Replace KEY with GPG key. This command will load GPG key and add it to your system so you can use software from third party repos etc.

for line in `ps aux | grep <string> | awk '{print $2}'`; do sudo kill $line; done;
2013-11-24 00:02:16
User: mjbrune
Functions: awk grep kill sudo

Kills all processes with a certain string. This was done to kill all ssh sessions openned by zenoss which look like: usr/bin/ssh /opt/zenoss/bin/zenmodeler

dpkg -l | grep ^ri | awk '{print $2 " install"}' | sudo dpkg --set-selections
2013-11-23 06:41:18
User: ajmccluskey
Functions: awk grep sudo

If you run dpkg --clear-selections or have otherwise selected installed packages for deinstall, but want to undo it, run this. It will set all installed packages back to installed status so that they won't be removed by commands like "dpkg -Pa"

% sudo yum remove streams-$(uname-r)
sudo lsof -iTCP:25
sudo lsof -iTCP:25 -sTCP:LISTEN
sudo apt-get build-dep rhythmbox
sudo adduser [username] lp && sudo adduser [username] lpadmin && sudo hp-setup -i
sudo tar -zcvf $(hostname)-etc-back-`date +%d`-`date +%m`-`date +%y`.tar.gz /etc && sudo chown $USER:$USER $(hostname)-etc-back*
2013-08-18 12:49:11
User: thanosme
Functions: chown sudo tar
Tags: backup tar date

Back up /etc directory with a name based on the current date and the hostname of the machine, then chown the file for the current user for use.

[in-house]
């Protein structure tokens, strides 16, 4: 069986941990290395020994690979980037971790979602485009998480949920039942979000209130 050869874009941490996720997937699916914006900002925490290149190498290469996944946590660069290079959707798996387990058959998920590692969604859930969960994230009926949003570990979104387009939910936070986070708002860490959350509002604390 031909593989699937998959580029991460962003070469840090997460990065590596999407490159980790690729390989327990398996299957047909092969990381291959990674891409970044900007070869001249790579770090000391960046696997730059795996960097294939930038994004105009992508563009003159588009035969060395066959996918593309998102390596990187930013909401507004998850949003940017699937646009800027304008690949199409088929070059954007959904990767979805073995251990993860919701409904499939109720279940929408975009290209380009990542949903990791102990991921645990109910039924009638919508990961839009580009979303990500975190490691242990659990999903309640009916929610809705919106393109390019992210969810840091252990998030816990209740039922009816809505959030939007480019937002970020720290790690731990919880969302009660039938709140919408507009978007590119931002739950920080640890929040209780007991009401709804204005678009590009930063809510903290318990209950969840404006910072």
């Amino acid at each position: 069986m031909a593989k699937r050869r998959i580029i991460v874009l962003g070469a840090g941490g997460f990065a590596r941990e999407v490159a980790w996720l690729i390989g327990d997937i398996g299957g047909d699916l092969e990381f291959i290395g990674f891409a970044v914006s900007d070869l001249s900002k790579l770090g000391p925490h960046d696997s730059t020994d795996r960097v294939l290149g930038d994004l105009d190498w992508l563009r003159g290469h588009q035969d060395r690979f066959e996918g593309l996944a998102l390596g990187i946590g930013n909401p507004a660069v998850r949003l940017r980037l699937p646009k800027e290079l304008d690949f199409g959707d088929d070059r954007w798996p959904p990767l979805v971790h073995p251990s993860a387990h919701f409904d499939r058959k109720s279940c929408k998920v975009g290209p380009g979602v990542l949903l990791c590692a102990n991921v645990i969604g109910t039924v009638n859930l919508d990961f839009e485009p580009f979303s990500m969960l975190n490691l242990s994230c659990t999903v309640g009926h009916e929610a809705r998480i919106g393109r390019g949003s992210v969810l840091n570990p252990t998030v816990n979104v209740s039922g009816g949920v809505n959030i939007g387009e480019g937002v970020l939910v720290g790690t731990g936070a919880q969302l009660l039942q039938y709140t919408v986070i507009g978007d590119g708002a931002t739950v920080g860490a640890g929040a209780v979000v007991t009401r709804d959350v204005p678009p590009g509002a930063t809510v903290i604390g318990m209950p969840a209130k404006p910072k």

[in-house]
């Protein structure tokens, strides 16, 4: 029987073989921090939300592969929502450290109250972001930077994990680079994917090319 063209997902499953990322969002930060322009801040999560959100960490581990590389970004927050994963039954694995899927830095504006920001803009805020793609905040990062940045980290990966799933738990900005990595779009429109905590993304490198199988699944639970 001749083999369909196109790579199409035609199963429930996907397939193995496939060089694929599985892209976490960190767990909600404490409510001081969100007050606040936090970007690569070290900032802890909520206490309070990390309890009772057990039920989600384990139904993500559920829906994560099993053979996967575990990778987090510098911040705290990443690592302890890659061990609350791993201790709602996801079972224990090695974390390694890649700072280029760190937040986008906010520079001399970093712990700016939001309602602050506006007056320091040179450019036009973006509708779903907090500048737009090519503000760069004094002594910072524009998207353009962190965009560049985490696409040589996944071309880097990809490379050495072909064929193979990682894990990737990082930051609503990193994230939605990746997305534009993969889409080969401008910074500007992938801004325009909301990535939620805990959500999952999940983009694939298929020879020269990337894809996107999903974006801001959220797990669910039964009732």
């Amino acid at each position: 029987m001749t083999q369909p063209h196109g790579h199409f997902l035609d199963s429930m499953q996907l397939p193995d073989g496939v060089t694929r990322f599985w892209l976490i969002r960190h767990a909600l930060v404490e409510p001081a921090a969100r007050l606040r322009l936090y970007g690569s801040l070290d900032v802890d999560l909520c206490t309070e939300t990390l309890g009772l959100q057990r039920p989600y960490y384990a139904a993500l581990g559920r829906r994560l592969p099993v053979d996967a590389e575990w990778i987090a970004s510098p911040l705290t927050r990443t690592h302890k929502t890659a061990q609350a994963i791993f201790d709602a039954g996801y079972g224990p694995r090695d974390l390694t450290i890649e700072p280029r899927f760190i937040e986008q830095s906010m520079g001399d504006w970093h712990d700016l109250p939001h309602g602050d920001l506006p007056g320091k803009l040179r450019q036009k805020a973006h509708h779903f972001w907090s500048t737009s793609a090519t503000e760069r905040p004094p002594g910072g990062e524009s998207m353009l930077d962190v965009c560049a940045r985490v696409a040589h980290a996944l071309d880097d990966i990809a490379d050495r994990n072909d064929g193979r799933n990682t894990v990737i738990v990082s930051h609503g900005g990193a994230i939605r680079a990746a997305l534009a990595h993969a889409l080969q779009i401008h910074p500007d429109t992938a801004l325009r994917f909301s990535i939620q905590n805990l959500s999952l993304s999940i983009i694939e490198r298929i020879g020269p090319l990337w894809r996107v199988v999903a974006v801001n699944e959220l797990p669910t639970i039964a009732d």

sudo netstat -plntu --inet | sort -t: -k2,2n | sort --stable -t. -k 1,1n -k 2,2n -k 3,3n -k 4,4n | sort -s -t" " -k1,1
2013-08-13 09:21:26
User: thechile
Functions: netstat sort sudo

bit of a contrived example and playing to my OCD but nice for quick scripted output of listening ports which is sorted by port, ip address and protocol.

sudo tune2fs -l $(df -h / |(read; awk '{print $1; exit}')) | grep -i created
2013-08-08 15:18:09
User: thechile
Functions: awk df grep sudo tune2fs

..not guaranteed to always be accurate but fun to see how old you Linux installation is based on the root partitions file system creation date.

sudo netstat -tulpn | grep :8080
sudo mount vmware-server-flat.vmdk /tmp/test/ -o ro,loop=/dev/loop1,offset=32768 -t ntfs
2013-07-29 14:45:29
User: JeremyinNC
Functions: mount sudo

Assumes XP/2000/2003. For Server 2008+ try offset=105,906,176 You can find this number in the System Information utility under Partition Starting Offset. UEFI based boxes you want partition 2 since the first is just the boot files (and FAT). This works with (storage side) snapshots which is handy for single file restores on NFS mounted VMware systems

sudo apt-key adv --keyserver hkp://keys.gnupg.net:80 --recv-keys [key to get here]
2013-07-23 08:29:40
User: phattmatt
Functions: get sudo

If you are an unlucky soul behind a corporate firewall you will likely find that downloading gpg keys is blocked. This is because the hkp protocol uses port 11371 by default to transfer the key.

By adding "hkp://" to the beginning of the hostname and ":80" to the end you are asking gpg to try using port 80 to connect (less likely to be blocked by a firewall). This relies on the remote server answering to requests over port 80.